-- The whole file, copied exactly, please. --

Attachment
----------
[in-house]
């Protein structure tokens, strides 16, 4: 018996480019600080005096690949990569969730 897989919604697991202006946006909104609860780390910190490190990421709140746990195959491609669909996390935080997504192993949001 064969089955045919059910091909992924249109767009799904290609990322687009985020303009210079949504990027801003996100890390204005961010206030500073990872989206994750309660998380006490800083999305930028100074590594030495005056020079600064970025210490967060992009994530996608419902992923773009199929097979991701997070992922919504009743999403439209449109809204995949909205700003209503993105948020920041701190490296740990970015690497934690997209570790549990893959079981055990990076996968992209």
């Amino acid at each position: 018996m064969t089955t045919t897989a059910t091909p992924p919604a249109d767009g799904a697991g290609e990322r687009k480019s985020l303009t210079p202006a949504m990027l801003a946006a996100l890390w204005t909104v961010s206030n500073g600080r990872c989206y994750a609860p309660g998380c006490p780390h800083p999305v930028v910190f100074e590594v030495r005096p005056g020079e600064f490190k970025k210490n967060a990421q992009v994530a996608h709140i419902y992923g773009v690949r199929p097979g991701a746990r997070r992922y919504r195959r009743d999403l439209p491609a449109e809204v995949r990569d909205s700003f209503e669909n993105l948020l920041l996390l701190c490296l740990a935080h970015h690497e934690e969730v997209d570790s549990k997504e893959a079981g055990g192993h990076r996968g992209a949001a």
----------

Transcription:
[in-house]
């Protein structure tokens, strides 16, 4: 018996480019600080005096690949990569969730 897989919604697991202006946006909104609860780390910190490190990421709140746990195959491609669909996390935080997504192993949001 064969089955045919059910091909992924249109767009799904290609990322687009985020303009210079949504990027801003996100890390204005961010206030500073990872989206994750309660998380006490800083999305930028100074590594030495005056020079600064970025210490967060992009994530996608419902992923773009199929097979991701997070992922919504009743999403439209449109809204995949909205700003209503993105948020920041701190490296740990970015690497934690997209570790549990893959079981055990990076996968992209």
């Amino acid at each position: 018996m064969t089955t045919t897989a059910t091909p992924p919604a249109d767009g799904a697991g290609e990322r687009k480019s985020l303009t210079p202006a949504m990027l801003a946006a996100l890390w204005t909104v961010s206030n500073g600080r990872c989206y994750a609860p309660g998380c006490p780390h800083p999305v930028v910190f100074e590594v030495r005096p005056g020079e600064f490190k970025k210490n967060a990421q992009v994530a996608h709140i419902y992923g773009v690949r199929p097979g991701a746990r997070r992922y919504r195959r009743d999403l439209p491609a449109e809204v995949r990569d909205s700003f209503e669909n993105l948020l920041l996390l701190c490296l740990a935080h970015h690497e934690e969730v997209d570790s549990k997504e893959a079981g055990g192993h990076r996968g992209a949001a």